Spam mails are everywhere and everyday. There is a question, "Is spamming really profitable?" One "academic" paper try to answer this question. They set up the bot net, set up fake web pages, send spam mails (350million spam emails in their experience), observe how many can go through, how many comes to the web page, and how many actually buy the medicine. This is the paper: Kanich et al. Spamalytics: an empirical analysis of spam marketing conversion. CASM, 2009, Vol.52, No.9, pp.99-107
I do not know how, but they claims it they cleared U.S. legal doctrine and ethics.
The authors said, "We would be the first to admit that these results represents a single data point and are not necessarily representative of spam as a whole." and they even said there is some danger to interpret the result's means. But, for 28 days experience, 350 million spam mails are sent, 82 million delivered (but, of course they do not know how many are shown up in user's inbox, most of them might be just filtered to the spam folder.), more than 10,000 web page visitors, and 28 purchased the medicine. The transaction was 2800 dollars. 100 dollars/day transaction. Their method only uses 1.5 % of the botnet ability, so, 7000 to 9500 dollars/day transaction are extrapolated. Of course there is a machine and human cost and also the business cost (if the spammer does the business) are not included, but, it could be profitable. This is an interesting paper.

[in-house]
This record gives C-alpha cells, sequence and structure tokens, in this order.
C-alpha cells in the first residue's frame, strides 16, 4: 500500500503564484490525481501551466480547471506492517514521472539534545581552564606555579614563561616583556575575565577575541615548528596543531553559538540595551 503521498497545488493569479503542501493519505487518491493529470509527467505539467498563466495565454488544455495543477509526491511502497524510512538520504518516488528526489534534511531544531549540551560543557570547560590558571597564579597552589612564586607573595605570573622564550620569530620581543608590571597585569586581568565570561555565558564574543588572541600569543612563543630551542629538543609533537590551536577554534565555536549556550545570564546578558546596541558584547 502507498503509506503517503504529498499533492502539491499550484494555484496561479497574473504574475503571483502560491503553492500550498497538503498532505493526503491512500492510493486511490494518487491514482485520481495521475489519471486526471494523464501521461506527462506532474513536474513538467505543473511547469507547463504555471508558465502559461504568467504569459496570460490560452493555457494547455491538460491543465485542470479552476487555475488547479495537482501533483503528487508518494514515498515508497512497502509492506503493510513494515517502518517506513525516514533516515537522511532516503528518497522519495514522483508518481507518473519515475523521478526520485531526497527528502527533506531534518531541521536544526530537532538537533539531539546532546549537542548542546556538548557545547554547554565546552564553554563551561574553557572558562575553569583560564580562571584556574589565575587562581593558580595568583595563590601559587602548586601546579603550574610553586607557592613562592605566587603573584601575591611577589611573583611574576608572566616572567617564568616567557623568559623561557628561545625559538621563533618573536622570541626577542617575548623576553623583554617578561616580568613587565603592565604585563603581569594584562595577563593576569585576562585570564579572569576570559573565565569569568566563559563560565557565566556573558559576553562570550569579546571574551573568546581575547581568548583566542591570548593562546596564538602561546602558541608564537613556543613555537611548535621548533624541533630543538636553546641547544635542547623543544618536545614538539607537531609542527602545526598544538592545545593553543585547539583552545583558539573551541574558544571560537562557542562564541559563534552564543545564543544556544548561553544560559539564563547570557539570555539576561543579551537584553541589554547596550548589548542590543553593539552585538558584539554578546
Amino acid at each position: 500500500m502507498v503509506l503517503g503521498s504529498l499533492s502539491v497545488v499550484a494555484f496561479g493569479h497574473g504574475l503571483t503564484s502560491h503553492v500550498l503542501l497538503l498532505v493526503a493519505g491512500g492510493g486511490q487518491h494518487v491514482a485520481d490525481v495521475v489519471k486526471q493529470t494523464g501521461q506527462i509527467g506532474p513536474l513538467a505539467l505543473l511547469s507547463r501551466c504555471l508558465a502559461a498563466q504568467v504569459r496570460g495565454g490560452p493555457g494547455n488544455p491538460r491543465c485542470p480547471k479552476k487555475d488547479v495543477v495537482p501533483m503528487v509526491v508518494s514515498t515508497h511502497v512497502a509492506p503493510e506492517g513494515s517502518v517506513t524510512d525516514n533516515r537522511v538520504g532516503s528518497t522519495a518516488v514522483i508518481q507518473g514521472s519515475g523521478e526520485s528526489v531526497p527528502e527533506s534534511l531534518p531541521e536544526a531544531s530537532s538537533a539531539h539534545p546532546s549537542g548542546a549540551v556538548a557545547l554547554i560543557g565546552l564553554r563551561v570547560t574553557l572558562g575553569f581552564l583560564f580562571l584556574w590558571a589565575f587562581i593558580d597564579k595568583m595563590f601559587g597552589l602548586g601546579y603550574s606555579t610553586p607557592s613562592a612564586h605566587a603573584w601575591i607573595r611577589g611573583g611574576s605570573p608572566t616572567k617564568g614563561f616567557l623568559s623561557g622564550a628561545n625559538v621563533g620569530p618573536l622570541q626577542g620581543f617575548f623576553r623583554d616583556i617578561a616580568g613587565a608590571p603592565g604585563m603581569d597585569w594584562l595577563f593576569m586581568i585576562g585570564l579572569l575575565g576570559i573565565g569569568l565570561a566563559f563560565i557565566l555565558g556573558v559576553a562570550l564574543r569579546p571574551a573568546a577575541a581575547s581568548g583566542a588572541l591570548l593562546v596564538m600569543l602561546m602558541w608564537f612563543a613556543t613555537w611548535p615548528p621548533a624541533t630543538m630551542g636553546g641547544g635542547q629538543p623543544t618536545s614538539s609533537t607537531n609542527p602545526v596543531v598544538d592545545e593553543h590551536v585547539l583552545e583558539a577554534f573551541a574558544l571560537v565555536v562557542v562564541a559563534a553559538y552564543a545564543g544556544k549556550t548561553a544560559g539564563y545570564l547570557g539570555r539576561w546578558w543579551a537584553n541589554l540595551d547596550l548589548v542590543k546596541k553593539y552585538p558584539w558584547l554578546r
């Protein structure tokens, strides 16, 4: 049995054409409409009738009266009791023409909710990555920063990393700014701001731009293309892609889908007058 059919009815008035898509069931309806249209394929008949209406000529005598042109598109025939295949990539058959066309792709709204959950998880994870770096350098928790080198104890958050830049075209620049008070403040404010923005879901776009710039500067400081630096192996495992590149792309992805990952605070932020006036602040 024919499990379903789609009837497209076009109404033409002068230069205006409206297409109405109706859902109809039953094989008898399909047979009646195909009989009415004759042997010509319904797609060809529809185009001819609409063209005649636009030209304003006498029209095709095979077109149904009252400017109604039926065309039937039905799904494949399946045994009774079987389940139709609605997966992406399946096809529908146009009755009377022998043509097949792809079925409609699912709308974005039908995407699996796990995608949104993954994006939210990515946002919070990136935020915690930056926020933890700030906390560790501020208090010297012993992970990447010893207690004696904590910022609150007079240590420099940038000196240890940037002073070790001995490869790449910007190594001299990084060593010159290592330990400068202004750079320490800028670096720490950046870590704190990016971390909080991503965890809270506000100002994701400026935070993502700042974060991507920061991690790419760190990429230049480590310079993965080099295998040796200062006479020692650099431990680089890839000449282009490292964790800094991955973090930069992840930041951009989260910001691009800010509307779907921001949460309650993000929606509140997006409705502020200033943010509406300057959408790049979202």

1 month ago